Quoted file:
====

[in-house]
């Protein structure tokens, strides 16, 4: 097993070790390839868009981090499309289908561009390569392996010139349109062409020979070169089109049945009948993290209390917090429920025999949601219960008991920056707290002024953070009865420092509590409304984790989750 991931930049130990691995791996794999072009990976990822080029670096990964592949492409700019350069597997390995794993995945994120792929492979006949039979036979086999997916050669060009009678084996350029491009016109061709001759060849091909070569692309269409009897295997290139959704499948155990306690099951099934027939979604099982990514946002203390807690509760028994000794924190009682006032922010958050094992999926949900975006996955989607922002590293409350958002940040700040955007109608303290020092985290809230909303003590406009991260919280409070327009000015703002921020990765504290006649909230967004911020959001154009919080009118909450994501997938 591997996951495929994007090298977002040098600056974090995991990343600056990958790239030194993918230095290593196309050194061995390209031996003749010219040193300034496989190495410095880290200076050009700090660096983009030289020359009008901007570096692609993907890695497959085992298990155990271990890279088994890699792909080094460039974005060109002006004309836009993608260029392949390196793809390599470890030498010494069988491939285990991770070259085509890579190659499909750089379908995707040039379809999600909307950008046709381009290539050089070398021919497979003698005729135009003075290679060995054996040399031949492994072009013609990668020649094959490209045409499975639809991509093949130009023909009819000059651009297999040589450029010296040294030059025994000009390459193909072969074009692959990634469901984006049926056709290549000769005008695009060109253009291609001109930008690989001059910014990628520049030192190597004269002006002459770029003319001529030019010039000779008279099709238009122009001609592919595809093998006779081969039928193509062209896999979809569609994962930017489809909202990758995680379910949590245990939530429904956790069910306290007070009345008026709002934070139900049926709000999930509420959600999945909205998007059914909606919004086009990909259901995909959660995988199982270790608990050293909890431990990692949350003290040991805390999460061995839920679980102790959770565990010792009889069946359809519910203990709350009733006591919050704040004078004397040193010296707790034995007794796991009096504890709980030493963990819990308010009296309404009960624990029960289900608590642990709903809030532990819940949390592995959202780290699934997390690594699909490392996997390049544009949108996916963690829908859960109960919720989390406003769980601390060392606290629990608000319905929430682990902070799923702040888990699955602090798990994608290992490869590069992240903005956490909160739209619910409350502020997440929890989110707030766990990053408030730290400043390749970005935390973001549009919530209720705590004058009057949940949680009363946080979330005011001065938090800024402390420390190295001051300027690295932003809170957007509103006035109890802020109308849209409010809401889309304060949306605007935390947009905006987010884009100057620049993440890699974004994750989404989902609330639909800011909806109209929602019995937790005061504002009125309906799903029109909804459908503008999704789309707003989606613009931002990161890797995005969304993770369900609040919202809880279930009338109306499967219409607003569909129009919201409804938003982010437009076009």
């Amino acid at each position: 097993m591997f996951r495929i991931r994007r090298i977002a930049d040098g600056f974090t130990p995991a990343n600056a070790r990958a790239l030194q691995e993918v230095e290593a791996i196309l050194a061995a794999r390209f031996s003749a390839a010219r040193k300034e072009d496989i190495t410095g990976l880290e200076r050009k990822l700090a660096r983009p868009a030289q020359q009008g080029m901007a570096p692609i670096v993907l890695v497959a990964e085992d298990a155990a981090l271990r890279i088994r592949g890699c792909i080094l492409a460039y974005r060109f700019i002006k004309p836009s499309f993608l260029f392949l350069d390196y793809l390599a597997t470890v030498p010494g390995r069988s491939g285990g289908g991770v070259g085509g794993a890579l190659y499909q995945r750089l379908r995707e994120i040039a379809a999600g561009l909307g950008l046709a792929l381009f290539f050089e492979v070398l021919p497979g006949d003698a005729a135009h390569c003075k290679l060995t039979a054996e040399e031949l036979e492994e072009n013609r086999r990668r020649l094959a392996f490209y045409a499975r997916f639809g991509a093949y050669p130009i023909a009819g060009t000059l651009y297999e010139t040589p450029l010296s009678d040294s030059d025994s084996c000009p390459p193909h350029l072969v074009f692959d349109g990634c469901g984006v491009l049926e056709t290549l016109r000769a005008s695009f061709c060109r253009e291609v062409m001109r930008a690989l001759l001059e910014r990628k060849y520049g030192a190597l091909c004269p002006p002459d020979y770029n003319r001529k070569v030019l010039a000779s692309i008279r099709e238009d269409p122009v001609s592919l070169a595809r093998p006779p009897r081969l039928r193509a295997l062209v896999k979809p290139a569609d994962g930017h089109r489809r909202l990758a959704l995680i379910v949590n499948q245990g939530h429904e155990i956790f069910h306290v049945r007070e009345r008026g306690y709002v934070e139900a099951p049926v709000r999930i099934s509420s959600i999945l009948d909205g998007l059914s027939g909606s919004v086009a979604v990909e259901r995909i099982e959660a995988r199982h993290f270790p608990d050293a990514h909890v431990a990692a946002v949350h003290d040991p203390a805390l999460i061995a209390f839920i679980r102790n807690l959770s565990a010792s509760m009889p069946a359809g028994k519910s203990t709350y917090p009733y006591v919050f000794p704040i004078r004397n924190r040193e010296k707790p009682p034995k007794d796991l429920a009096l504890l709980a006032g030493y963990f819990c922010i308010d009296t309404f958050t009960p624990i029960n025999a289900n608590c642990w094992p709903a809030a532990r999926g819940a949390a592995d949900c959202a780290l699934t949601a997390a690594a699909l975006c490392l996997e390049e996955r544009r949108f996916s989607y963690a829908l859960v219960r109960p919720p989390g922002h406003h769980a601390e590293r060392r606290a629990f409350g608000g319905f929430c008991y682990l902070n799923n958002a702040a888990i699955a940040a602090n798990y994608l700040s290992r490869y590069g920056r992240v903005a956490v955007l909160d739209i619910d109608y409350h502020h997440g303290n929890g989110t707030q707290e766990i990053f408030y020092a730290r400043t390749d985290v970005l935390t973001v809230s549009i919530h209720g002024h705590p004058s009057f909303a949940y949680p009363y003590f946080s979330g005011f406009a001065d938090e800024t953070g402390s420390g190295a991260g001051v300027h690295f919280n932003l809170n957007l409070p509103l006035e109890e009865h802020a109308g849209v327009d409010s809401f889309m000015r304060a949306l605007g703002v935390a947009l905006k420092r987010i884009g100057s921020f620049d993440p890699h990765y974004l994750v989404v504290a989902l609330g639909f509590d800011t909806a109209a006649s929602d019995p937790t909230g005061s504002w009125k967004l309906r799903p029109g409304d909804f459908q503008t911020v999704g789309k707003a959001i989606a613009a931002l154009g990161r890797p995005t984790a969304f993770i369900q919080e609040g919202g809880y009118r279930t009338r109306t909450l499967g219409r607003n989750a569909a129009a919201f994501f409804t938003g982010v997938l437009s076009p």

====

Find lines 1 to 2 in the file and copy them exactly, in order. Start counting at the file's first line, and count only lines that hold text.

[in-house]
């Protein structure tokens, strides 16, 4: 097993070790390839868009981090499309289908561009390569392996010139349109062409020979070169089109049945009948993290209390917090429920025999949601219960008991920056707290002024953070009865420092509590409304984790989750 991931930049130990691995791996794999072009990976990822080029670096990964592949492409700019350069597997390995794993995945994120792929492979006949039979036979086999997916050669060009009678084996350029491009016109061709001759060849091909070569692309269409009897295997290139959704499948155990306690099951099934027939979604099982990514946002203390807690509760028994000794924190009682006032922010958050094992999926949900975006996955989607922002590293409350958002940040700040955007109608303290020092985290809230909303003590406009991260919280409070327009000015703002921020990765504290006649909230967004911020959001154009919080009118909450994501997938 591997996951495929994007090298977002040098600056974090995991990343600056990958790239030194993918230095290593196309050194061995390209031996003749010219040193300034496989190495410095880290200076050009700090660096983009030289020359009008901007570096692609993907890695497959085992298990155990271990890279088994890699792909080094460039974005060109002006004309836009993608260029392949390196793809390599470890030498010494069988491939285990991770070259085509890579190659499909750089379908995707040039379809999600909307950008046709381009290539050089070398021919497979003698005729135009003075290679060995054996040399031949492994072009013609990668020649094959490209045409499975639809991509093949130009023909009819000059651009297999040589450029010296040294030059025994000009390459193909072969074009692959990634469901984006049926056709290549000769005008695009060109253009291609001109930008690989001059910014990628520049030192190597004269002006002459770029003319001529030019010039000779008279099709238009122009001609592919595809093998006779081969039928193509062209896999979809569609994962930017489809909202990758995680379910949590245990939530429904956790069910306290007070009345008026709002934070139900049926709000999930509420959600999945909205998007059914909606919004086009990909259901995909959660995988199982270790608990050293909890431990990692949350003290040991805390999460061995839920679980102790959770565990010792009889069946359809519910203990709350009733006591919050704040004078004397040193010296707790034995007794796991009096504890709980030493963990819990308010009296309404009960624990029960289900608590642990709903809030532990819940949390592995959202780290699934997390690594699909490392996997390049544009949108996916963690829908859960109960919720989390406003769980601390060392606290629990608000319905929430682990902070799923702040888990699955602090798990994608290992490869590069992240903005956490909160739209619910409350502020997440929890989110707030766990990053408030730290400043390749970005935390973001549009919530209720705590004058009057949940949680009363946080979330005011001065938090800024402390420390190295001051300027690295932003809170957007509103006035109890802020109308849209409010809401889309304060949306605007935390947009905006987010884009100057620049993440890699974004994750989404989902609330639909800011909806109209929602019995937790005061504002009125309906799903029109909804459908503008999704789309707003989606613009931002990161890797995005969304993770369900609040919202809880279930009338109306499967219409607003569909129009919201409804938003982010437009076009």